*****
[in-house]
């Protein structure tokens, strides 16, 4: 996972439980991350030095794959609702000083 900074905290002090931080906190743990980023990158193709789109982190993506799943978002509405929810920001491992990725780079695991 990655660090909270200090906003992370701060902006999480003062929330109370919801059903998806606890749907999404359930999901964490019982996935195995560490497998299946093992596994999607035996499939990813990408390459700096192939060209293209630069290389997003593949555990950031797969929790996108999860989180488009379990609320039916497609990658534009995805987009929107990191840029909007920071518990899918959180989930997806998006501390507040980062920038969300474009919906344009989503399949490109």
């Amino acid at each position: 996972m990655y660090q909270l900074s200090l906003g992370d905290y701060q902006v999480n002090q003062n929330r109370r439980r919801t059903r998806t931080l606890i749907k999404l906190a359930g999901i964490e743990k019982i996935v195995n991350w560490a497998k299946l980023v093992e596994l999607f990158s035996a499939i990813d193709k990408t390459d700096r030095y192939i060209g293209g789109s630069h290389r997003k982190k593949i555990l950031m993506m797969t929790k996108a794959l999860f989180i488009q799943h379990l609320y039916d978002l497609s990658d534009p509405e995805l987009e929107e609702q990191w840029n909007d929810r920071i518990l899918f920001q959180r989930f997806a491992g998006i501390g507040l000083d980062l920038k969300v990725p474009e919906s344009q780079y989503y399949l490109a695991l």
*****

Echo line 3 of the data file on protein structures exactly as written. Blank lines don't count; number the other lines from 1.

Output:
């Amino acid at each position: 996972m990655y660090q909270l900074s200090l906003g992370d905290y701060q902006v999480n002090q003062n929330r109370r439980r919801t059903r998806t931080l606890i749907k999404l906190a359930g999901i964490e743990k019982i996935v195995n991350w560490a497998k299946l980023v093992e596994l999607f990158s035996a499939i990813d193709k990408t390459d700096r030095y192939i060209g293209g789109s630069h290389r997003k982190k593949i555990l950031m993506m797969t929790k996108a794959l999860f989180i488009q799943h379990l609320y039916d978002l497609s990658d534009p509405e995805l987009e929107e609702q990191w840029n909007d929810r920071i518990l899918f920001q959180r989930f997806a491992g998006i501390g507040l000083d980062l920038k969300v990725p474009e919906s344009q780079y989503y399949l490109a695991l």